By film’s end, both rules have been broken repeatedly. The result? Fear and betrayal, paranoia and delusion, violence and death. Writer Oliver Stone admits that, before finishing the script, he and his wife decamped to Paris in order to escape his cocaine habit. Al Pacino confesses that his nose hasn’t been the same since.
That afternoon at the river, Jeff and I have no such worries. The only thing that we cannot escape is our admiration for Scarface, the fish. We can’t know what he is thinking, of course, but his behavior is surprisingly accommodating, almost cooperative. We cradle him in the current and take turns with the camera, savoring our brief connection with the kind of hugeness and wildness that few would associate with a trout.
As a group, taimen and lenok split off from the rest of the salmon family in the early Pleistocene, nearly 2 million years ago, during the time of the cave bear and the saber-toothed cat, the woolly mammoth and the dire wolf. Because of their geographic isolation, the two species are more closely related to each other than they are to any of the other species of trout and char.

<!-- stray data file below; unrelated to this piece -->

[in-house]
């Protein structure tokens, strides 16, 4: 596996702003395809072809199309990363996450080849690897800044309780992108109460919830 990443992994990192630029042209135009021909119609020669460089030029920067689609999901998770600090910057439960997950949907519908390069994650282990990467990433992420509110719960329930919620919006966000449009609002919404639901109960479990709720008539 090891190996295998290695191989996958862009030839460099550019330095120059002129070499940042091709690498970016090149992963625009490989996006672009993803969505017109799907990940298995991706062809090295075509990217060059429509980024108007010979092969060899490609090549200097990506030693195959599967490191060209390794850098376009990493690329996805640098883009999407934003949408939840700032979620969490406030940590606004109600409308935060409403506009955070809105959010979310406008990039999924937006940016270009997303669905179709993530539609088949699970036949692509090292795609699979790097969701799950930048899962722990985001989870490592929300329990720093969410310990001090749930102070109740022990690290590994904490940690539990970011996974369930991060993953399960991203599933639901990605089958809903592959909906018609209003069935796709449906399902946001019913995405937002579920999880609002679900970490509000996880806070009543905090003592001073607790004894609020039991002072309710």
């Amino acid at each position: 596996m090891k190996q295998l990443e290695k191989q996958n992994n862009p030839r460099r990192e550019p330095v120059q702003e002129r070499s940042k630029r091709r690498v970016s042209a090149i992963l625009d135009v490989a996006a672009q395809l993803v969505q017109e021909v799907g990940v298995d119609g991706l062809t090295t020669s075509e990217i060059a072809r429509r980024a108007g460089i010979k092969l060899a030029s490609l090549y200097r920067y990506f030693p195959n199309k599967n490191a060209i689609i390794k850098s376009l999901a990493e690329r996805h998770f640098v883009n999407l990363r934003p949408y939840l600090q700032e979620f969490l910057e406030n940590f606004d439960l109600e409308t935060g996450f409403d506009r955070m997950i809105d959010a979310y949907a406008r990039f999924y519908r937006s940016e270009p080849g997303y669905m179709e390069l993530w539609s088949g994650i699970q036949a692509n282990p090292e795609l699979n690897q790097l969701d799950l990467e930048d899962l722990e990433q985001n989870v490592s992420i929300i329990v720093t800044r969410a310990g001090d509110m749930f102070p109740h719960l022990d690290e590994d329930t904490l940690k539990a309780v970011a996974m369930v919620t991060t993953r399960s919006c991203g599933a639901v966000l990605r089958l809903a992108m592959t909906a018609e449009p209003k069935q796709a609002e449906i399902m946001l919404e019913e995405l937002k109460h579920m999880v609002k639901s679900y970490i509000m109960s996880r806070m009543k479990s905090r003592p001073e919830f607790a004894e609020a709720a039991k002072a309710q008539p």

Catching and releasing a big lenok is undeniably entertaining, but doing the same with a big taimen feels altogether different. Taimen are not like other fish: they are too long-lived, too individually distinct, too fearless. Some might argue that we didn’t really catch this fish, but Scarface himself wouldn’t render that opinion. Judgment, like gratitude and self-respect, is a human trait. While it is true that he was not fairly hooked, it is also true that we devoutly wished that he had been. There can be no shame in our moment of attachment—and no glory either.
As Jeff writes, “Even though this fish will forever be accompanied by a giant asterisk, it is an exceptional fish that I will remember until I can’t remember things anymore.”
After we release him, I scramble back up the bank to check on his whereabouts, craving another look. I want to replay that initial surge of excitement when we first spotted him, to relive that sense of wonder. From my vantage atop the dike, I can inspect nearly the entire pool, from the deeper run at its head to the wide shallow tailout. There are no fish in view, not even a grayling. It’s as if the river has temporarily cloaked its inhabitants with invisibility.